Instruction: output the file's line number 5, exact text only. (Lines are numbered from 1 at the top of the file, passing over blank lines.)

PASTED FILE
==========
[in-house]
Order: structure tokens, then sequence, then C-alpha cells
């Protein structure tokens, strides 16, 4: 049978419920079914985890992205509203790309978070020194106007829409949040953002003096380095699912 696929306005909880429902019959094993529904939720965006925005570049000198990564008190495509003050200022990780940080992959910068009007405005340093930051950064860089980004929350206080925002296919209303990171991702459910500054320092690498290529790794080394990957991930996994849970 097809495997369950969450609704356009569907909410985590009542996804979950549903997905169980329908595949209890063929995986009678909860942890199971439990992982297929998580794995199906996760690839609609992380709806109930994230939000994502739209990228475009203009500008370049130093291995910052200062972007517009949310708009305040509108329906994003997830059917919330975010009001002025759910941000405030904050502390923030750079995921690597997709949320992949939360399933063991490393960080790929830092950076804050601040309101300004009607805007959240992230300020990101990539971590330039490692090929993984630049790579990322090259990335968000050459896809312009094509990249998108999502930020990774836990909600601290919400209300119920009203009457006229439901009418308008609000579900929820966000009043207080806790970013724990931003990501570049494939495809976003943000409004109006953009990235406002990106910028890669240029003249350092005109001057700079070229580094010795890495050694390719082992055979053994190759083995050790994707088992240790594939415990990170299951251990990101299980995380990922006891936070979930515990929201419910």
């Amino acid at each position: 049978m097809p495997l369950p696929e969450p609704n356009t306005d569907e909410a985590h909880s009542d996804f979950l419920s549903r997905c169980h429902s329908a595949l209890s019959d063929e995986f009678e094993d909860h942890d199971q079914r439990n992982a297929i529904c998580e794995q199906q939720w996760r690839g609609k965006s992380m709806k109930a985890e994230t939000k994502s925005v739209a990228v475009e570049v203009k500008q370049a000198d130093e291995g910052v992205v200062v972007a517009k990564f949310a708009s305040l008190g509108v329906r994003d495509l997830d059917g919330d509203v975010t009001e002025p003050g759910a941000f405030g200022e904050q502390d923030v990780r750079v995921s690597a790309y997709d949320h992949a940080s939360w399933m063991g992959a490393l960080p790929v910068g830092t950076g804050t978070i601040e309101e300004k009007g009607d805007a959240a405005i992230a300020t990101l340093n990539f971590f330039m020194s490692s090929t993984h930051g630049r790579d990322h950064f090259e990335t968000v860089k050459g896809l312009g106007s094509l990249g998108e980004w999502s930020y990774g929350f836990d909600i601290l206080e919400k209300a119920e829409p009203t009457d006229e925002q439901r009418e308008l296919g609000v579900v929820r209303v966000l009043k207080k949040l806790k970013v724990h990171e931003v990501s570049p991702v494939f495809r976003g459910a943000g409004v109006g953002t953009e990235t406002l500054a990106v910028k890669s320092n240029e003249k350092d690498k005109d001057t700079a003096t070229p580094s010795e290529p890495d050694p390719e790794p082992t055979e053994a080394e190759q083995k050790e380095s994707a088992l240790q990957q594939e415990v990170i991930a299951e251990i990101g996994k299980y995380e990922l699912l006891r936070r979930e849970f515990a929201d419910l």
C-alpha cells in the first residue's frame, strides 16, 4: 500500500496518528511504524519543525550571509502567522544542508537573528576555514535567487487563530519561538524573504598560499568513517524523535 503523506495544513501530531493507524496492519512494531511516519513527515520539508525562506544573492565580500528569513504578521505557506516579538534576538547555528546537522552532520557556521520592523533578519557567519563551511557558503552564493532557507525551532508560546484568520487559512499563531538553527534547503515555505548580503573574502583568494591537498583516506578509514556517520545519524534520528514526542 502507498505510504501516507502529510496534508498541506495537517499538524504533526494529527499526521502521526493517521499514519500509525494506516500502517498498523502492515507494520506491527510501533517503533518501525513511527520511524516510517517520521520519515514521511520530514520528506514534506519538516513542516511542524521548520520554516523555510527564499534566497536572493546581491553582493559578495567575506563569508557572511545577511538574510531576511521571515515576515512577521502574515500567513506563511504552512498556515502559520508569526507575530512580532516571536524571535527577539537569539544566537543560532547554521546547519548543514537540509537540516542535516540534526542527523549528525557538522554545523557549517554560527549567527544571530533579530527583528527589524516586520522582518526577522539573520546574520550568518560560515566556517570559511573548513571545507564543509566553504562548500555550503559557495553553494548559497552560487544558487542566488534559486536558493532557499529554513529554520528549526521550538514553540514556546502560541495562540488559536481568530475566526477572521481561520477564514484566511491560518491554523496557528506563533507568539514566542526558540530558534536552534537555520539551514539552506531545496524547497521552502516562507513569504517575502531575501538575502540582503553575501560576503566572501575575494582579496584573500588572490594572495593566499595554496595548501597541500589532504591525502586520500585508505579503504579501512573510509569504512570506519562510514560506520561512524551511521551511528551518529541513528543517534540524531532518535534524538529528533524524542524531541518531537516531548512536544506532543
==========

C-alpha cells in the first residue's frame, strides 16, 4: 500500500496518528511504524519543525550571509502567522544542508537573528576555514535567487487563530519561538524573504598560499568513517524523535 503523506495544513501530531493507524496492519512494531511516519513527515520539508525562506544573492565580500528569513504578521505557506516579538534576538547555528546537522552532520557556521520592523533578519557567519563551511557558503552564493532557507525551532508560546484568520487559512499563531538553527534547503515555505548580503573574502583568494591537498583516506578509514556517520545519524534520528514526542 502507498505510504501516507502529510496534508498541506495537517499538524504533526494529527499526521502521526493517521499514519500509525494506516500502517498498523502492515507494520506491527510501533517503533518501525513511527520511524516510517517520521520519515514521511520530514520528506514534506519538516513542516511542524521548520520554516523555510527564499534566497536572493546581491553582493559578495567575506563569508557572511545577511538574510531576511521571515515576515512577521502574515500567513506563511504552512498556515502559520508569526507575530512580532516571536524571535527577539537569539544566537543560532547554521546547519548543514537540509537540516542535516540534526542527523549528525557538522554545523557549517554560527549567527544571530533579530527583528527589524516586520522582518526577522539573520546574520550568518560560515566556517570559511573548513571545507564543509566553504562548500555550503559557495553553494548559497552560487544558487542566488534559486536558493532557499529554513529554520528549526521550538514553540514556546502560541495562540488559536481568530475566526477572521481561520477564514484566511491560518491554523496557528506563533507568539514566542526558540530558534536552534537555520539551514539552506531545496524547497521552502516562507513569504517575502531575501538575502540582503553575501560576503566572501575575494582579496584573500588572490594572495593566499595554496595548501597541500589532504591525502586520500585508505579503504579501512573510509569504512570506519562510514560506520561512524551511521551511528551518529541513528543517534540524531532518535534524538529528533524524542524531541518531537516531548512536544506532543